As a remote worker, how do you forge a solid relationship with your manager and team?
Originally written by Kat Boogaard for The Muse
Dear Remote Worker,
I love working remotely. But I’ve found that it can be challenging to bond with my boss and my team members when we don’t have the luxury of things like lunches and happy hours.
How can I forge a solid, somewhat personal relationship with my manager and team when we only ever connect over the internet about work-related matters?
Connecting From Afar
Dear Connecting From Afar,
I’m so glad you asked this question, because I know firsthand that it’s something so many remote workers struggle with. You want to develop strong working relationships, but it can be challenging to do that from a distance.
I’ll let you in on a little secret: I actually work remotely for The Muse, while the rest of my team sits next to each other in the same office. Despite the fact that I’m the one who isn’t there, I’ve never felt like an outsider.
Of course, much of that is owed to my awesome employer. But, I like to think that I’ve had a little to do with the success of this arrangement as well. Here are a few tips I’ve put into practice to feel like a core part of the team—regardless of the fact that I’m hundreds of miles away.
1. Don’t Neglect the Power of Video Chat
Email and instant messaging are convenient, but they don’t empower you to make a more personal connection. That’s why I’m a big fan of using video chats whenever possible.
From our weekly pitch meetings to one-off brainstorming sessions, being able to interact with my team face-to-face makes me feel like I’m actually in the room with them. It’s the next best thing to actually being there.
[clickToTweet tweet=”Don’t neglect the power of video chat. Being able to interact with my team face-to-face makes me feel like I’m actually in the room with them. It’s the next best thing to actually being there.” quote=”Don’t neglect the power of video chat. Being able to interact with my team face-to-face makes me feel like I’m actually in the room with them. It’s the next best thing to actually being there.”]
2. Get a Little Personal
Particularly when you’re remote, it’s easy to fall into the trap of all work and no play. Because so much of your communication with your colleagues is written, it feels odd to include personal anecdotes or casual small talk.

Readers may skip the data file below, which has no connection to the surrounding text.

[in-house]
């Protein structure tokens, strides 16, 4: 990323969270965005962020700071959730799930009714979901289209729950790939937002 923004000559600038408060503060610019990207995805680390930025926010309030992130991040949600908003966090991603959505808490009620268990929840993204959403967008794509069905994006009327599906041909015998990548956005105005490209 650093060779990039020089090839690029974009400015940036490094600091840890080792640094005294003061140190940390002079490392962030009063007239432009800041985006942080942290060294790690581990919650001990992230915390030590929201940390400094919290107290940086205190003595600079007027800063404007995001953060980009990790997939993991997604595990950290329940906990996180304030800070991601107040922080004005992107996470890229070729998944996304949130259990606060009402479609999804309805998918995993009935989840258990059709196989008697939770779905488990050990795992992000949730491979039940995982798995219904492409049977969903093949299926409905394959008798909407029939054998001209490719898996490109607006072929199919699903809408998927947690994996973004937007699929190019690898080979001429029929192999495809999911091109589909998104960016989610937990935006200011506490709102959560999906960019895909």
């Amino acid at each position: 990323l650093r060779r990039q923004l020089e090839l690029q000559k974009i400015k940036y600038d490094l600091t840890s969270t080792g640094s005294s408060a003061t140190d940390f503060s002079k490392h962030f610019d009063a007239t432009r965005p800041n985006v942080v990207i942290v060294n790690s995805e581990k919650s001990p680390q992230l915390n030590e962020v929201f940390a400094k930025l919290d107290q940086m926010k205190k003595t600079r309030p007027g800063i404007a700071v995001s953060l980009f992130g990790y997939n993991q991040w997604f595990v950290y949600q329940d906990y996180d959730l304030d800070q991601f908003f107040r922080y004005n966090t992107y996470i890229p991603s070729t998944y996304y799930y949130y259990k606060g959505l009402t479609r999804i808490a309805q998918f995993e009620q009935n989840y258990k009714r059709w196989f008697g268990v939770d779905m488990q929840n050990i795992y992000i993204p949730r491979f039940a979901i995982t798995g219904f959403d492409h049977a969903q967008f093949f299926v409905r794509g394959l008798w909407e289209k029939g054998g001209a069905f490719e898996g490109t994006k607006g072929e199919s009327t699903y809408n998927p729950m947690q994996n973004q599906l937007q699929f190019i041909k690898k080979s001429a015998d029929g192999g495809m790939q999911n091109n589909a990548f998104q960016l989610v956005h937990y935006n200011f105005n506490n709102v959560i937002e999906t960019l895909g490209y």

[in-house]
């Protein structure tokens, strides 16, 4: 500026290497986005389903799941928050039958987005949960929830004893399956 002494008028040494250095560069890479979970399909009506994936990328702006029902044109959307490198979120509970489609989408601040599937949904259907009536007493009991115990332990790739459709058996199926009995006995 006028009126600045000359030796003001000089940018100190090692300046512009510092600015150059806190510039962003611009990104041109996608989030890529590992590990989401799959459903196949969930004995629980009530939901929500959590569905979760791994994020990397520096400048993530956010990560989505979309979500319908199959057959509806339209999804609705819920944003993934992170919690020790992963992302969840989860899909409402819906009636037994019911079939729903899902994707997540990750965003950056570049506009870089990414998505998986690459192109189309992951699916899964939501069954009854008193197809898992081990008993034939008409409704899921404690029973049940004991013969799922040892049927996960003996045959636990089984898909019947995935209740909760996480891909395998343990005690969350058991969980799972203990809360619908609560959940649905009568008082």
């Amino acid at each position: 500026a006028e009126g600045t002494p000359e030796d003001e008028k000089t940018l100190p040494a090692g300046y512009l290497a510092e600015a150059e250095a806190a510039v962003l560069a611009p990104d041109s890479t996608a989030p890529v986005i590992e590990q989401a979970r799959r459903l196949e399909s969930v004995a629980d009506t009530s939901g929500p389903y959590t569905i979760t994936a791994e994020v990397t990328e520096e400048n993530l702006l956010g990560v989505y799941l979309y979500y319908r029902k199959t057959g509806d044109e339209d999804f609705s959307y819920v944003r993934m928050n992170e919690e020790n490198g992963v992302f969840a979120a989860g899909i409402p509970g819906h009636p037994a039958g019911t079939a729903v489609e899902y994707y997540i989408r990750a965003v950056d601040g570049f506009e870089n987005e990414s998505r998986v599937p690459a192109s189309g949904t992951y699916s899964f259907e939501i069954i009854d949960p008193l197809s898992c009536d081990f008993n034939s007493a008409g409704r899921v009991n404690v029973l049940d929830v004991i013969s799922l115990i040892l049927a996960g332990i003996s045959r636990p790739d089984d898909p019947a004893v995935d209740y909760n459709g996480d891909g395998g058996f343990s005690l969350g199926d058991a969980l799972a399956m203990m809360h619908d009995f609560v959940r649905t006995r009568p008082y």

But, that doesn’t mean you can never get a little more personal (while always keeping it appropriate, of course). Whether you want to ask if anybody has recommendations for your upcoming vacation or mention the latest show you’re binge-watching, those seemingly inconsequential personal details can go a long way in solidifying your bond.
We’ve even instituted some different traditions—from sharing photos to ending each meeting on a lighthearted note—that help us connect over things that don’t involve our to-do lists.
3. Schedule Some One-on-One Time
One-on-one time is something that would naturally happen if you were in the same office as your co-workers. Maybe you’d grab coffee with a colleague one day and then have lunch with a different one the next.
When you work remotely, it’s less likely that you’ll be able to have that time with just one team member at a time—unless you make it happen yourself.
For example, I have regular one-on-one video chats scheduled with a few different colleagues. And, when we had a new employee join our team, I reached out to her to set up some time when the two of us could chat directly. That little bit of effort goes a long way in helping you get to know each of your team members—and vice versa.
I’ve been fortunate enough to get together with my co-workers in-person a couple of times, and I love the opportunity to interact with them outside of a computer screen.
However, that’s not feasible for everyone. Fortunately, I know from experience that these tactics will help you feel like an equal part of the team—even though you’re not in the office.
Kat is a Midwest-based freelance writer, covering topics related to careers, self-development, and the freelance life. In addition to writing for The Muse, she’s also the Career Editor for The Everygirl, a columnist for Inc., and a contributor all over the web. When she manages to escape from behind her computer screen, she’s usually babying her rescued terrier mutt or continuing her search for the perfect taco. Say hi on Twitter @kat_boogaard or check out her website.
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